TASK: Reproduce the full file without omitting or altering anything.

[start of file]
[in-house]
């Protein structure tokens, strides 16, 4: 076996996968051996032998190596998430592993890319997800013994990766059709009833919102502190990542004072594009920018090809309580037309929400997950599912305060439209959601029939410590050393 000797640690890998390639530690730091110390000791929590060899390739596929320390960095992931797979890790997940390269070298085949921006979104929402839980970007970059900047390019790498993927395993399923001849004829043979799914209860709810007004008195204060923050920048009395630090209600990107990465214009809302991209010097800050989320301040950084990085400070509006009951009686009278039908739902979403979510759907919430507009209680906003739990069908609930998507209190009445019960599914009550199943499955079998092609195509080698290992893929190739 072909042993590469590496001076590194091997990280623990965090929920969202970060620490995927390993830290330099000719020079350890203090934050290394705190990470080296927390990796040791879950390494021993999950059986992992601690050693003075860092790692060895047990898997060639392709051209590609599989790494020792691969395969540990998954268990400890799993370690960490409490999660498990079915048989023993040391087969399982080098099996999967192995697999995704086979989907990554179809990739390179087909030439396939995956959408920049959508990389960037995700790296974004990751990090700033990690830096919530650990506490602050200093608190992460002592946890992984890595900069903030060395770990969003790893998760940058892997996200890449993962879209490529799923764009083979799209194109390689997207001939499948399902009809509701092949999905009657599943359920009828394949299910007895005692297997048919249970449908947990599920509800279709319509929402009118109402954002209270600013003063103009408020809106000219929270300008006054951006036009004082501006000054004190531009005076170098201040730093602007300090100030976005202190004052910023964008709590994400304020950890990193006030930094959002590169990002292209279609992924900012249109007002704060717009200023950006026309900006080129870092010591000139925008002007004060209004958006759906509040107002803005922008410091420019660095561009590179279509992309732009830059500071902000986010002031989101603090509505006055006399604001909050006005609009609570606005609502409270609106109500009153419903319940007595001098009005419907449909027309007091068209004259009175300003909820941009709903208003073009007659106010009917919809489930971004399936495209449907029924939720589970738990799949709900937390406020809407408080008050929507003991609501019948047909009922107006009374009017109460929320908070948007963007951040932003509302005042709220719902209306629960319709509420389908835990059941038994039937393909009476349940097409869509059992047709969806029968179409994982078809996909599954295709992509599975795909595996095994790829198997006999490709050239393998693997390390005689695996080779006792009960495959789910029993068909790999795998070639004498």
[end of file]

[in-house]
């Protein structure tokens, strides 16, 4: 076996996968051996032998190596998430592993890319997800013994990766059709009833919102502190990542004072594009920018090809309580037309929400997950599912305060439209959601029939410590050393 000797640690890998390639530690730091110390000791929590060899390739596929320390960095992931797979890790997940390269070298085949921006979104929402839980970007970059900047390019790498993927395993399923001849004829043979799914209860709810007004008195204060923050920048009395630090209600990107990465214009809302991209010097800050989320301040950084990085400070509006009951009686009278039908739902979403979510759907919430507009209680906003739990069908609930998507209190009445019960599914009550199943499955079998092609195509080698290992893929190739 072909042993590469590496001076590194091997990280623990965090929920969202970060620490995927390993830290330099000719020079350890203090934050290394705190990470080296927390990796040791879950390494021993999950059986992992601690050693003075860092790692060895047990898997060639392709051209590609599989790494020792691969395969540990998954268990400890799993370690960490409490999660498990079915048989023993040391087969399982080098099996999967192995697999995704086979989907990554179809990739390179087909030439396939995956959408920049959508990389960037995700790296974004990751990090700033990690830096919530650990506490602050200093608190992460002592946890992984890595900069903030060395770990969003790893998760940058892997996200890449993962879209490529799923764009083979799209194109390689997207001939499948399902009809509701092949999905009657599943359920009828394949299910007895005692297997048919249970449908947990599920509800279709319509929402009118109402954002209270600013003063103009408020809106000219929270300008006054951006036009004082501006000054004190531009005076170098201040730093602007300090100030976005202190004052910023964008709590994400304020950890990193006030930094959002590169990002292209279609992924900012249109007002704060717009200023950006026309900006080129870092010591000139925008002007004060209004958006759906509040107002803005922008410091420019660095561009590179279509992309732009830059500071902000986010002031989101603090509505006055006399604001909050006005609009609570606005609502409270609106109500009153419903319940007595001098009005419907449909027309007091068209004259009175300003909820941009709903208003073009007659106010009917919809489930971004399936495209449907029924939720589970738990799949709900937390406020809407408080008050929507003991609501019948047909009922107006009374009017109460929320908070948007963007951040932003509302005042709220719902209306629960319709509420389908835990059941038994039937393909009476349940097409869509059992047709969806029968179409994982078809996909599954295709992509599975795909595996095994790829198997006999490709050239393998693997390390005689695996080779006792009960495959789910029993068909790999795998070639004498």